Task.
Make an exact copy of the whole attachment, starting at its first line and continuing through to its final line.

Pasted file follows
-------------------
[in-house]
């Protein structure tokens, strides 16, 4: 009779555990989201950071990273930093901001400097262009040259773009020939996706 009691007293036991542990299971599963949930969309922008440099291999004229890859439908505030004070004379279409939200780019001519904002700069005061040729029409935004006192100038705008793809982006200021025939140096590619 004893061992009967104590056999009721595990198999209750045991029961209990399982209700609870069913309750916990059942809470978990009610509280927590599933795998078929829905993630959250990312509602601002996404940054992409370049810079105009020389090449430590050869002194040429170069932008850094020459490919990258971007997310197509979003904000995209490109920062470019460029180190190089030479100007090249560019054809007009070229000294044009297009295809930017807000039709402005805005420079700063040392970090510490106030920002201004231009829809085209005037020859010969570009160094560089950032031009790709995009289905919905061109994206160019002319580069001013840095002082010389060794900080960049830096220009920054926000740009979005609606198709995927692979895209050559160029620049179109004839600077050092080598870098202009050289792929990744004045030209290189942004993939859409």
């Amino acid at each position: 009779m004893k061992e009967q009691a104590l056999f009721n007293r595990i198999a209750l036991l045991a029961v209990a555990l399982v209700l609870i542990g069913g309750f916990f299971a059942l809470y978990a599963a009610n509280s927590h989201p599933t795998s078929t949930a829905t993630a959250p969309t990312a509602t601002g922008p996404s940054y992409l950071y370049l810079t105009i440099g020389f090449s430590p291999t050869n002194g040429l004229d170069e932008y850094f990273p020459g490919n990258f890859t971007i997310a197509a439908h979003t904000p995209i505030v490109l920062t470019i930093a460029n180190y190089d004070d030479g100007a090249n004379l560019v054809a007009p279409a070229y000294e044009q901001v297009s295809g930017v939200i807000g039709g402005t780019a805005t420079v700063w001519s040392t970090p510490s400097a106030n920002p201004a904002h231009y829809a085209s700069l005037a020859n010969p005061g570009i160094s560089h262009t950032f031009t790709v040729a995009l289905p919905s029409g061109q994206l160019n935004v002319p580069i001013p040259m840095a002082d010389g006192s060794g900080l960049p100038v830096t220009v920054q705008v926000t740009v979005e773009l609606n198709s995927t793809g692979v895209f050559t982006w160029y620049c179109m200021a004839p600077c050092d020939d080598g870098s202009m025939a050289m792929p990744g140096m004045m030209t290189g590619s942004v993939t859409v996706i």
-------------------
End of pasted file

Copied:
[in-house]
């Protein structure tokens, strides 16, 4: 009779555990989201950071990273930093901001400097262009040259773009020939996706 009691007293036991542990299971599963949930969309922008440099291999004229890859439908505030004070004379279409939200780019001519904002700069005061040729029409935004006192100038705008793809982006200021025939140096590619 004893061992009967104590056999009721595990198999209750045991029961209990399982209700609870069913309750916990059942809470978990009610509280927590599933795998078929829905993630959250990312509602601002996404940054992409370049810079105009020389090449430590050869002194040429170069932008850094020459490919990258971007997310197509979003904000995209490109920062470019460029180190190089030479100007090249560019054809007009070229000294044009297009295809930017807000039709402005805005420079700063040392970090510490106030920002201004231009829809085209005037020859010969570009160094560089950032031009790709995009289905919905061109994206160019002319580069001013840095002082010389060794900080960049830096220009920054926000740009979005609606198709995927692979895209050559160029620049179109004839600077050092080598870098202009050289792929990744004045030209290189942004993939859409």
């Amino acid at each position: 009779m004893k061992e009967q009691a104590l056999f009721n007293r595990i198999a209750l036991l045991a029961v209990a555990l399982v209700l609870i542990g069913g309750f916990f299971a059942l809470y978990a599963a009610n509280s927590h989201p599933t795998s078929t949930a829905t993630a959250p969309t990312a509602t601002g922008p996404s940054y992409l950071y370049l810079t105009i440099g020389f090449s430590p291999t050869n002194g040429l004229d170069e932008y850094f990273p020459g490919n990258f890859t971007i997310a197509a439908h979003t904000p995209i505030v490109l920062t470019i930093a460029n180190y190089d004070d030479g100007a090249n004379l560019v054809a007009p279409a070229y000294e044009q901001v297009s295809g930017v939200i807000g039709g402005t780019a805005t420079v700063w001519s040392t970090p510490s400097a106030n920002p201004a904002h231009y829809a085209s700069l005037a020859n010969p005061g570009i160094s560089h262009t950032f031009t790709v040729a995009l289905p919905s029409g061109q994206l160019n935004v002319p580069i001013p040259m840095a002082d010389g006192s060794g900080l960049p100038v830096t220009v920054q705008v926000t740009v979005e773009l609606n198709s995927t793809g692979v895209f050559t982006w160029y620049c179109m200021a004839p600077c050092d020939d080598g870098s202009m025939a050289m792929p990744g140096m004045m030209t290189g590619s942004v993939t859409v996706i």